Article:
in Munitions of the Mind
Ralph Keen

work. Melanchthon’s part of the narrative stops at 1521. It is followed by the official account of the proceedings of the Diet of Worms, and that is in turn followed by a eulogy Melanchthon delivered before an academic assembly. Instead of dismissing this arrangement of texts as a poor substitute for a continuous narrative, we might see the use of the Worms narrative as a record that accentuates the heroic character of Luther’s stand before the Empire. Like a Passion narrative from the New Testament or one of the ubiquitous hagiographies of the later Middle Ages, the

in Luther’s lives
Abstract only
Hood’s tied trope
Sara Lodge

live body into consumable body-as-object through puns: Every fit of coughing hath put me in mind of my coffin; though dissolute men seldomest think of dissolution  .  .  .  He will soon be at the Diet of Worms, and from thence go to Rat-is-bone  .  .  .  Little did I think I would so soon see poor Tom stown under a tomb stone  .  .  .  And let punners Pun and pleasure 145 consider how hard it is to die jesting, when death is so hard in digesting.14 The actor Macready remarked in his diary for 9 January 1834, ‘I noted one odd saying of Lamb’s, that the last

in Thomas Hood and nineteenth-century poetry
Michael O’Sullivan

defection’ (Ellmann, 1972:60) well before writing his matriculation piece, ‘The Study of Languages’ in 1899, a fact made clear in his lecture at Trieste. In the lecture, he looks forward to a time when ‘[p]erhaps [...] there will be a gradual reawakening of the Irish consciousness’ when ‘perhaps, four or five centuries after the Diet of Worms, we shall witness a monk in Ireland throw off his cowl, run off with a nun, and proclaim aloud the end of the coherent absurdity that is Catholicism, and the beginning of the incoherent absurdity that is Protestantism’ (2000b:121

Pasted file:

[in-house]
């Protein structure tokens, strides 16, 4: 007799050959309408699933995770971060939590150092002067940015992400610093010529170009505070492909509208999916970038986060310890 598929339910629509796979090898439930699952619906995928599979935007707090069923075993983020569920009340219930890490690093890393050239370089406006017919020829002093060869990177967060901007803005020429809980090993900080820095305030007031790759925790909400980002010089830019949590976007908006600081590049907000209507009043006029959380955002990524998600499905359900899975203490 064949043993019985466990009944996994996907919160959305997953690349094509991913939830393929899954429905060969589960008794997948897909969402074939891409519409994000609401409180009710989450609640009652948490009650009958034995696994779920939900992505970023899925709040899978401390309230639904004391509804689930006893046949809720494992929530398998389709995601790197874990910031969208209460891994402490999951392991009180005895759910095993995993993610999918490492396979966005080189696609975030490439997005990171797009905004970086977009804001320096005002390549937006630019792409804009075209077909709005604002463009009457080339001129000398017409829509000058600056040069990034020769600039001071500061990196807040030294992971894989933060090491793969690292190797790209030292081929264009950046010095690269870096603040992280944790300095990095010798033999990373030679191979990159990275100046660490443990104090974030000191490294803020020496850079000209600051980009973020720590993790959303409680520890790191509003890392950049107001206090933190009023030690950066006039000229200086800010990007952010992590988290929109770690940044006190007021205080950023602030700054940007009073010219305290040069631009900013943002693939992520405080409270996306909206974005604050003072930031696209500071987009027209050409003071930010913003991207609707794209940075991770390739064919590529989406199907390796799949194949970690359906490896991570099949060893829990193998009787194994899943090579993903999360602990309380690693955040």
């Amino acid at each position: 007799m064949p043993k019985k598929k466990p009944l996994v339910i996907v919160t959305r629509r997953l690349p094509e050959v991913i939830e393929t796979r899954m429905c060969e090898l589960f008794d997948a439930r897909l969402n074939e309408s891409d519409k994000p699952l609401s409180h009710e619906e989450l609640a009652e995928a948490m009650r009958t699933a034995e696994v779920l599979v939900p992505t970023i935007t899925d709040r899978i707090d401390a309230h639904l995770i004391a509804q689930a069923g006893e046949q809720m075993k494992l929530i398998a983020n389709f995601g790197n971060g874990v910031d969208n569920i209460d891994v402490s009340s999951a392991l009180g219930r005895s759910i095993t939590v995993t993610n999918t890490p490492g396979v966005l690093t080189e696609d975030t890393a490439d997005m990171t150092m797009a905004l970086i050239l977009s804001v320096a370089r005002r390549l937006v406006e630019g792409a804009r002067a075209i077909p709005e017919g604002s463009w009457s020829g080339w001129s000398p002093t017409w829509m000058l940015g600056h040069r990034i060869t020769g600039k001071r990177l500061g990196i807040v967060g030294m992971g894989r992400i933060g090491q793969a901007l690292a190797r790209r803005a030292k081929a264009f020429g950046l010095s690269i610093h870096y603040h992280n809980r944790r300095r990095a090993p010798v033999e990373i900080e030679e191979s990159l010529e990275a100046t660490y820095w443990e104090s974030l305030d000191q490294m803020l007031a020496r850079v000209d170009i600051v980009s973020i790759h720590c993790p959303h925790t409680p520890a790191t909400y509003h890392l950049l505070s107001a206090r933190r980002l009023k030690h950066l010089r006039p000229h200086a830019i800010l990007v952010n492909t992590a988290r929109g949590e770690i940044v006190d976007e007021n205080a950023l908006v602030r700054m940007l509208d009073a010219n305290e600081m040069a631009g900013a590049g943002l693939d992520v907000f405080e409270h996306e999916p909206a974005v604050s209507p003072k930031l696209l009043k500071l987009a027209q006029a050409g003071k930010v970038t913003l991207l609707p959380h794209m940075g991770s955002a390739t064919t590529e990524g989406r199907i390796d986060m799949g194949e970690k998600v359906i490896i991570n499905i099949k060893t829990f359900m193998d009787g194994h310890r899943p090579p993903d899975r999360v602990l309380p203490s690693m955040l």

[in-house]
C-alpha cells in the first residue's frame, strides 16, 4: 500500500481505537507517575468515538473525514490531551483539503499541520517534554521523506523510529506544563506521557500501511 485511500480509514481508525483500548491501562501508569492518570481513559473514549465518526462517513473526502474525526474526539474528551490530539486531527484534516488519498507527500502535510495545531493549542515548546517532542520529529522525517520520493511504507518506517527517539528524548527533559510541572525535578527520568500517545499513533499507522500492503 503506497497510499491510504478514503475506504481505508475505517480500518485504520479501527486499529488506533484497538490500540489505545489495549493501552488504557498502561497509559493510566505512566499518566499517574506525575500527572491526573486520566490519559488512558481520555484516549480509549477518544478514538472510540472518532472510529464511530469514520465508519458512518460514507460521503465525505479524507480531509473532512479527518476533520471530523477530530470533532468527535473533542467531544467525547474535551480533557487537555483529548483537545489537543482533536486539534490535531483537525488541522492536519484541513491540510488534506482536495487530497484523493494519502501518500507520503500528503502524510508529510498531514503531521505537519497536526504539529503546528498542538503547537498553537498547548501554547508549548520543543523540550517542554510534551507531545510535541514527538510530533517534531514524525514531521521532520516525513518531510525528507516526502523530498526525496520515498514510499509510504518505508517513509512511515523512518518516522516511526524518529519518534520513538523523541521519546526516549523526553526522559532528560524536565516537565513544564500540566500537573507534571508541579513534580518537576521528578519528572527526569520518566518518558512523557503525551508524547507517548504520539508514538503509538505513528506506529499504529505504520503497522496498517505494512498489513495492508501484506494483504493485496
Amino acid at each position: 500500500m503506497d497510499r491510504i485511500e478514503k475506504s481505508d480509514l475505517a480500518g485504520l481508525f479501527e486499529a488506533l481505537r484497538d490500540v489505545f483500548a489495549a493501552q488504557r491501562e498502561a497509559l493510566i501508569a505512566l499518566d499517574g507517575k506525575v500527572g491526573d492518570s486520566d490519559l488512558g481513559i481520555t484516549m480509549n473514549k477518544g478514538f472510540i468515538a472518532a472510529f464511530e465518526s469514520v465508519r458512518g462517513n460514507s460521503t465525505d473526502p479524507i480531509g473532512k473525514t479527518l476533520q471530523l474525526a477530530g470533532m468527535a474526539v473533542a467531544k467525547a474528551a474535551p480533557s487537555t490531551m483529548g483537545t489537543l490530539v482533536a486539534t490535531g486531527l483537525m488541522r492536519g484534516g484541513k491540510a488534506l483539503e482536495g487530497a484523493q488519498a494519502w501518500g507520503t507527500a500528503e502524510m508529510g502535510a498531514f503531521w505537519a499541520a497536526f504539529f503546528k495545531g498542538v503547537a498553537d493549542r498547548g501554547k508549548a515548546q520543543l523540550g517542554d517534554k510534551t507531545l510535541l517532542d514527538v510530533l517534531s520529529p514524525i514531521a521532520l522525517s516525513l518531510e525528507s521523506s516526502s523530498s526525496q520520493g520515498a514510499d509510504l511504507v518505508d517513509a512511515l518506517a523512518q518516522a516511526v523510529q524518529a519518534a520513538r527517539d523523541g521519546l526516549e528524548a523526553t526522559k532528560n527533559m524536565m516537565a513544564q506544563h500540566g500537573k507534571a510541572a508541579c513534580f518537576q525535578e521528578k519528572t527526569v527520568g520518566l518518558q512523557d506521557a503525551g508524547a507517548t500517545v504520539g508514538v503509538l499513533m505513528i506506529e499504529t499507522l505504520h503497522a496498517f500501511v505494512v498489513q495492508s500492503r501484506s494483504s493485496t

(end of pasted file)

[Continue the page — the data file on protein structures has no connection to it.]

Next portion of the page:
in The humanities and the Irish university
Open Access (free)
Association and distinction in politics and religion
Rodney Barker

3 Top people are different: association and distinction in politics and religion Association and distinction in the leadership of religion and politics In 1521 Martin Luther, appearing before the Diet of Worms, declared that he was bound ‘by the Scriptures to which I have appealed, and my conscience is taken captive by God's word, I cannot and will not recant anything, for to act against our conscience is neither safe for us, nor open to us.’ 1 It was a statement which illustrated the extreme contradictions involved in the

in Cultivating political and public identity
Elizabeth Vandiver
and
Ralph Keen

This chapter enumerates the life and works of Dr Martin Luther, from the perspective of his lifelong antagonist Johannes Cochlaeus. It notes some peculiarities during his stay with the Monastery of the brothers of St Augustine, either from some secret commerce with a Demon, or from the disease of epilepsy; fraud after he was made Doctor in Theology; controversies in indulgences; and attacks he raised against the doctrine of the Roman church. It suggests that by his cunning, as he complained that he was unjustly pressed by his adversaries and driven into public, Luther gained the greatest favor for himself, not just among the simple people, but also among many grave, learned men, who believed in his words through genuine simplicity. Meanwhile, Cochlaeus, for the sake of asserting and confirming the truth of the Catholic faith against any heretics, also published several books in Latin, criticizing Luther and Phillip Melanchthon.

in Luther’s lives